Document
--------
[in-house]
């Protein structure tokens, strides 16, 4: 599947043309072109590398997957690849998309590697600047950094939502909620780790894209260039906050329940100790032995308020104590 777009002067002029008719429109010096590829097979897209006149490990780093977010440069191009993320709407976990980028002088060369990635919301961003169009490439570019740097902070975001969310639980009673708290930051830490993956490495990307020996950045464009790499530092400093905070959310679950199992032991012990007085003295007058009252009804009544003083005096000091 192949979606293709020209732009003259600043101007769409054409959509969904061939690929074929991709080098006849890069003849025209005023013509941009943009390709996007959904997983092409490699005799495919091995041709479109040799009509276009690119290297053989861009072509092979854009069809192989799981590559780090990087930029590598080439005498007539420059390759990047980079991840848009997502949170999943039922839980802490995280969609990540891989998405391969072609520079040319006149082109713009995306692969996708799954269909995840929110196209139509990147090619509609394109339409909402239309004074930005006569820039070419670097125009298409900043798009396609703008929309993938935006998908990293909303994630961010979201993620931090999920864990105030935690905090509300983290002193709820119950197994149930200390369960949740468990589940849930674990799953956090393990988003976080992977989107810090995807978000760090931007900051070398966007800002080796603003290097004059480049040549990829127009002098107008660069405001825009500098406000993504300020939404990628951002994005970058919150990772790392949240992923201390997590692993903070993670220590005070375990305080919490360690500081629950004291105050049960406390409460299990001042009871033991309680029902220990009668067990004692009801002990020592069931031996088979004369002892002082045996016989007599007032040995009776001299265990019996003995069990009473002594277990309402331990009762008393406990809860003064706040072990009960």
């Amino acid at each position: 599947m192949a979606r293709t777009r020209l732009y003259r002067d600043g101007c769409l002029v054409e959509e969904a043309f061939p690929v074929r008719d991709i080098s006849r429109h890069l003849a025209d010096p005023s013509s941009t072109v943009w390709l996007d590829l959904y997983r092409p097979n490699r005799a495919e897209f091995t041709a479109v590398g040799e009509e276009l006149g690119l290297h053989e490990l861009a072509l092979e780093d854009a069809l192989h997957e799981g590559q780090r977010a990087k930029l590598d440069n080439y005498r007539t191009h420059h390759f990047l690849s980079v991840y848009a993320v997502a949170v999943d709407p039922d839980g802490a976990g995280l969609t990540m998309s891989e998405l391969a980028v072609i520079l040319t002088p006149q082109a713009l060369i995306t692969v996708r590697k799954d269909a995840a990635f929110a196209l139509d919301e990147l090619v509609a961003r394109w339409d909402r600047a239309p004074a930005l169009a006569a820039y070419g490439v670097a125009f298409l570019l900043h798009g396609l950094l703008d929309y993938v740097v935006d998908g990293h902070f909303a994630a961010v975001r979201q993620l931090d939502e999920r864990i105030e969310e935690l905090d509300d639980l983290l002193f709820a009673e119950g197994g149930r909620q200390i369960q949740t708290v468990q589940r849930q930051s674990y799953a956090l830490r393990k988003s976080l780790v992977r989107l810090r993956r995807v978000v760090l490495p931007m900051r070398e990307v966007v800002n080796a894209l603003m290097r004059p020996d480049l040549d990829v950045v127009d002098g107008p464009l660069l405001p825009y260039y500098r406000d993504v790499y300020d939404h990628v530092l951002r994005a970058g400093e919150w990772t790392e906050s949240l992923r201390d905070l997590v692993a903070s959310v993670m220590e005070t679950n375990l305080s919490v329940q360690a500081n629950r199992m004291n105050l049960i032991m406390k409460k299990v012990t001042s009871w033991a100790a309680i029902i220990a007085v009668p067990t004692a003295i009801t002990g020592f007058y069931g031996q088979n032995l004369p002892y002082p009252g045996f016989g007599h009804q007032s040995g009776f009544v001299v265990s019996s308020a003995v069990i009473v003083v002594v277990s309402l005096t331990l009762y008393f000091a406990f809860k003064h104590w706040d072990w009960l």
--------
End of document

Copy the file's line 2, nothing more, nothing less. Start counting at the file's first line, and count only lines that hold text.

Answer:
């Protein structure tokens, strides 16, 4: 599947043309072109590398997957690849998309590697600047950094939502909620780790894209260039906050329940100790032995308020104590 777009002067002029008719429109010096590829097979897209006149490990780093977010440069191009993320709407976990980028002088060369990635919301961003169009490439570019740097902070975001969310639980009673708290930051830490993956490495990307020996950045464009790499530092400093905070959310679950199992032991012990007085003295007058009252009804009544003083005096000091 192949979606293709020209732009003259600043101007769409054409959509969904061939690929074929991709080098006849890069003849025209005023013509941009943009390709996007959904997983092409490699005799495919091995041709479109040799009509276009690119290297053989861009072509092979854009069809192989799981590559780090990087930029590598080439005498007539420059390759990047980079991840848009997502949170999943039922839980802490995280969609990540891989998405391969072609520079040319006149082109713009995306692969996708799954269909995840929110196209139509990147090619509609394109339409909402239309004074930005006569820039070419670097125009298409900043798009396609703008929309993938935006998908990293909303994630961010979201993620931090999920864990105030935690905090509300983290002193709820119950197994149930200390369960949740468990589940849930674990799953956090393990988003976080992977989107810090995807978000760090931007900051070398966007800002080796603003290097004059480049040549990829127009002098107008660069405001825009500098406000993504300020939404990628951002994005970058919150990772790392949240992923201390997590692993903070993670220590005070375990305080919490360690500081629950004291105050049960406390409460299990001042009871033991309680029902220990009668067990004692009801002990020592069931031996088979004369002892002082045996016989007599007032040995009776001299265990019996003995069990009473002594277990309402331990009762008393406990809860003064706040072990009960």